In November, The Learning Lab launched Home-work, a series of unique exercises that puts a fun spin on the traditional take-home assignments to encourage hands-on learning at home.
The goal? To help children experience real-life homework exercises that are not only fun but, more importantly, also effective in helping children to draw meaningful connections between what has been learnt in class and what is experienced outside of school.
Uncovering the Power of Listening
When was the last time your child had a meaningful conversation with his or her grandparents?
How much does your child know about his or her grandparent’s hopes and dreams?
Some lessons come from the wisdom of those who are closest to us. Putting a spin on the listening comprehension component, the English home-work encourages students to really listen to their grandparents — creating opportunities for deeper conversations at home.
We speak to Mediacorp artiste and mum, Zoe Tay and her youngest son. In the following interview, we find out more about Zoe Tay's son’s experience with the English home-work.
Zoe Tay Shares her thoughts on home-work
1. What was your first impression of TLL’s Home-work campaign?
When I first saw the Home-work video, I thought that the “home-work” concept was really interesting.
It is especially relevant now that my sons are enjoying the end-of-year break and will be spending much of their time at home.
Out of the many different worksheets, I found the English listening comprehension home-work most interesting. It presents a beautiful opportunity for my sons to sit down and have a good chat with their ah ma.
So, I got my youngest son to try out the home-worksheet.
2. How was your child’s experience with the English home-worksheet?
He really enjoyed doing the home-work with his ah ma.
It was the first time he really got to hear life stories and experiences from his ah ma. As a mum, it was a sweet moment seeing my youngest son interact with my mum to learn and understand more about her life.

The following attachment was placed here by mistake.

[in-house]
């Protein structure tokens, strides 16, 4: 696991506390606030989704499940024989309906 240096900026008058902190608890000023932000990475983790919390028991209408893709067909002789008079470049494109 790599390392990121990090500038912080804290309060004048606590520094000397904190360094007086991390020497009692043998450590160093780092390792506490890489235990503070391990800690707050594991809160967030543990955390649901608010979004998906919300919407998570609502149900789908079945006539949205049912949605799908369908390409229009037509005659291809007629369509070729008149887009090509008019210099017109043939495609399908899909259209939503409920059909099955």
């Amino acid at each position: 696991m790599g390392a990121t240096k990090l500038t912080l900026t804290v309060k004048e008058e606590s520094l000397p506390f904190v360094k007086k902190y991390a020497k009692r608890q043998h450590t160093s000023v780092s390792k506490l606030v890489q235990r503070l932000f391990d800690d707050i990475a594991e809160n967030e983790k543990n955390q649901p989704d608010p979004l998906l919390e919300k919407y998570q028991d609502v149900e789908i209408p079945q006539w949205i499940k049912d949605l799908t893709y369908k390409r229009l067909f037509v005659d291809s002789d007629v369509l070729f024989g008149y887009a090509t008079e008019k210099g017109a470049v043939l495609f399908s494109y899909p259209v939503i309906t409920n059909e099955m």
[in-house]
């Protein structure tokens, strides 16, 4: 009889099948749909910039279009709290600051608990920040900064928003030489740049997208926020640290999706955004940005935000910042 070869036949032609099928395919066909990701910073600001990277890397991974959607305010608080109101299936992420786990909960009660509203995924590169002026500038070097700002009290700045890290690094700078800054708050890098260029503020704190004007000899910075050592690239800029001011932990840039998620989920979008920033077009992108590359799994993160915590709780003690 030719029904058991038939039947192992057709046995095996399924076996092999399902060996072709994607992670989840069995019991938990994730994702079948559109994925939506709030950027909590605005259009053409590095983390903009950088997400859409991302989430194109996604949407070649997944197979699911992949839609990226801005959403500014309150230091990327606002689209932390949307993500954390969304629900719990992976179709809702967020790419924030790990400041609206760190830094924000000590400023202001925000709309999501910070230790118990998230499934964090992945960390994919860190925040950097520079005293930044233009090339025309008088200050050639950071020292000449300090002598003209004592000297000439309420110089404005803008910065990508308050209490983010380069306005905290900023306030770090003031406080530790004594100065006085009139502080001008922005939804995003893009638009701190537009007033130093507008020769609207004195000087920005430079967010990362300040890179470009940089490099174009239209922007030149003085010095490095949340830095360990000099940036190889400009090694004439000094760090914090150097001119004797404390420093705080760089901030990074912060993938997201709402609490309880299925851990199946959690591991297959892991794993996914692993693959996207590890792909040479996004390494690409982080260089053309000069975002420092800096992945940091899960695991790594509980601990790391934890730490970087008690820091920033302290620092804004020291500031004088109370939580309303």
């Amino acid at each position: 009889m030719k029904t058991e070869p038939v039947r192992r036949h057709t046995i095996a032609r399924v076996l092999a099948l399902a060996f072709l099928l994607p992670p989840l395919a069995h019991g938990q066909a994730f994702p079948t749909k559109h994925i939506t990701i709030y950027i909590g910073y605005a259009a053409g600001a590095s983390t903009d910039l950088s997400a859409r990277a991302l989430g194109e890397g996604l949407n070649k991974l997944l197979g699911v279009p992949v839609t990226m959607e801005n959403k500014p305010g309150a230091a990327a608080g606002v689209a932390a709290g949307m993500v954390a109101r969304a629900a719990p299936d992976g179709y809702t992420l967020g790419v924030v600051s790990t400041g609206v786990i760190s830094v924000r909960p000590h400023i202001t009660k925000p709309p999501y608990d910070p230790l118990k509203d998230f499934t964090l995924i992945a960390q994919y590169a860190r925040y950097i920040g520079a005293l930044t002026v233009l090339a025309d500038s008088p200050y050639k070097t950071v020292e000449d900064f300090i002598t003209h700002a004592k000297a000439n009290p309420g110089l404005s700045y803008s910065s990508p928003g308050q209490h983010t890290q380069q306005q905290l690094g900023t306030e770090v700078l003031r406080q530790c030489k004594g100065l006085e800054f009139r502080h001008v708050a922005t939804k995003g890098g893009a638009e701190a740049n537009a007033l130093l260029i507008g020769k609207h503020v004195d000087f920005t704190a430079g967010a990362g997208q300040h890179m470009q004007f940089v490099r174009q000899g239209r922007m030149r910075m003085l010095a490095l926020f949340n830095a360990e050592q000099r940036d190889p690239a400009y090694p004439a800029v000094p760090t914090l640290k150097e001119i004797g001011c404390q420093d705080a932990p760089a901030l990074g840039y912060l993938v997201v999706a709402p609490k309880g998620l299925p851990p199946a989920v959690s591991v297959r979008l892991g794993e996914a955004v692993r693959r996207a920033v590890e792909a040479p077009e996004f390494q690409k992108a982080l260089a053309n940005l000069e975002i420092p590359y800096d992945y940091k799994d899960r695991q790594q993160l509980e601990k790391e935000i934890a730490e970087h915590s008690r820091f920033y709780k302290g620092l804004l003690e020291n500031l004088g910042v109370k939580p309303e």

Zoe Tay's Youngest Son's Take On
tLL's Listening Comprehension Home-work
Q: What do you think of this Listening Comprehension exercise?
It was definitely different from what we do in school!
Usually conversations with my ah ma revolves around toys, games and when she helps me with my school homework. But with this Home-work, I realise that there is so much I didn’t know about my ah ma.
Q: Which answer from your ah ma’s answer(s) surprised you most?
Can I say ... all of them?
I really felt like I’ve gotten to know my ah ma better. I found out more about her childhood, and what makes her happy. It was also nice to hear about her hopes and dreams for me.
But what I remember most was when she told me about her childhood where she had fun although there was no TV or computers! She had lots of time to play. Also, I enjoyed hearing about what her hopes and dreams were for me.
Q: What was the most important lesson you learnt from this exercise?
I think it is about listening. Sometimes when we talk to people, we don’t realise that we are not really listening. So this was a good way to learn about why listening well matters.
I talk to my parents, brothers and friends everyday but I don’t really sit down and ask them deeper questions.
With this listening comprehension exercise, I really had to listen to what my ah ma had to say so I could answer her questions properly. Now, I feel like I understand her better.
It would be interesting to do this exercise again … but may be with my parents this time?
3. What do you think of TLL’s Home-work campaign?
The idea of putting the home in homework is unique and something that parents can definitely resonate with. More often than not, children are reluctant to do homework. I see this in my sons too.
I don’t want them to end up doing their assignments and completing the homework without giving much thought as to why they are doing so.
I find TLL’s home-worksheet idea interesting and especially useful during this school holiday — it keeps my sons occupied. I like how the home-worksheets use concepts my sons have learnt in class and allow them to apply it to activities that can be done at home.
It’s something fun that parents can do with their kids. I’m definitely looking forward to trying out the other Science and Math exercises with my sons this school holiday.
Go On, Try A Different Type Of ‘Home-Work’
From fun Math-based recipes to cool Science fact-based hacks, we’ve prepared a whole load of unique Home-work ideas for your child to discover and learn from.
When we remember to take the lessons from the classroom and make them skills for life, we’re one step close to deeper and more meaningful learning.